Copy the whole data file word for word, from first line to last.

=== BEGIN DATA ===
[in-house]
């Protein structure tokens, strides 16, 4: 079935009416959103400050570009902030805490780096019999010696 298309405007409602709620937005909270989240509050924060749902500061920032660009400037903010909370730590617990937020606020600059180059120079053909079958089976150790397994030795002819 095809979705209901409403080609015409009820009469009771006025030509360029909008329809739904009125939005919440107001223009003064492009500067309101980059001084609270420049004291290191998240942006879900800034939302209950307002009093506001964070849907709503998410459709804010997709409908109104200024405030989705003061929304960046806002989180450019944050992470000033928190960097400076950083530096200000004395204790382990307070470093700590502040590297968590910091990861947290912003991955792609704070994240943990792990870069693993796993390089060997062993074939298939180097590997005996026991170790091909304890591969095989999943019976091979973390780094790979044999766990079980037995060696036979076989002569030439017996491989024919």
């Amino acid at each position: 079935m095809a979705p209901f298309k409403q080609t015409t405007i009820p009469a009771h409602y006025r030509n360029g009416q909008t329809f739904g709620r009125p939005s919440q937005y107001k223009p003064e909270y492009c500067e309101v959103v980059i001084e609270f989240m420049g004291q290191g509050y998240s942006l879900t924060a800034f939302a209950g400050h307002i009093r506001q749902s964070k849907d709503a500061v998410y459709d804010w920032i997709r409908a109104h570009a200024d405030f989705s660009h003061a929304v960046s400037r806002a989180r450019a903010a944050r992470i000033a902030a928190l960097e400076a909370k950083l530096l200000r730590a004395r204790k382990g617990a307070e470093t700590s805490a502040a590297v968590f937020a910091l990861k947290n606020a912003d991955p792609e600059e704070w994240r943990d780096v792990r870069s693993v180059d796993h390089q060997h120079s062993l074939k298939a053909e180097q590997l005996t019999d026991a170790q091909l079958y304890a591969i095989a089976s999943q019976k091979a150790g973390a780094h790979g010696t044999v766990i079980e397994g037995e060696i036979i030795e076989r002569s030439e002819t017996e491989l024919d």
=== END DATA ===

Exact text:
[in-house]
């Protein structure tokens, strides 16, 4: 079935009416959103400050570009902030805490780096019999010696 298309405007409602709620937005909270989240509050924060749902500061920032660009400037903010909370730590617990937020606020600059180059120079053909079958089976150790397994030795002819 095809979705209901409403080609015409009820009469009771006025030509360029909008329809739904009125939005919440107001223009003064492009500067309101980059001084609270420049004291290191998240942006879900800034939302209950307002009093506001964070849907709503998410459709804010997709409908109104200024405030989705003061929304960046806002989180450019944050992470000033928190960097400076950083530096200000004395204790382990307070470093700590502040590297968590910091990861947290912003991955792609704070994240943990792990870069693993796993390089060997062993074939298939180097590997005996026991170790091909304890591969095989999943019976091979973390780094790979044999766990079980037995060696036979076989002569030439017996491989024919």
């Amino acid at each position: 079935m095809a979705p209901f298309k409403q080609t015409t405007i009820p009469a009771h409602y006025r030509n360029g009416q909008t329809f739904g709620r009125p939005s919440q937005y107001k223009p003064e909270y492009c500067e309101v959103v980059i001084e609270f989240m420049g004291q290191g509050y998240s942006l879900t924060a800034f939302a209950g400050h307002i009093r506001q749902s964070k849907d709503a500061v998410y459709d804010w920032i997709r409908a109104h570009a200024d405030f989705s660009h003061a929304v960046s400037r806002a989180r450019a903010a944050r992470i000033a902030a928190l960097e400076a909370k950083l530096l200000r730590a004395r204790k382990g617990a307070e470093t700590s805490a502040a590297v968590f937020a910091l990861k947290n606020a912003d991955p792609e600059e704070w994240r943990d780096v792990r870069s693993v180059d796993h390089q060997h120079s062993l074939k298939a053909e180097q590997l005996t019999d026991a170790q091909l079958y304890a591969i095989a089976s999943q019976k091979a150790g973390a780094h790979g010696t044999v766990i079980e397994g037995e060696i036979i030795e076989r002569s030439e002819t017996e491989l024919d």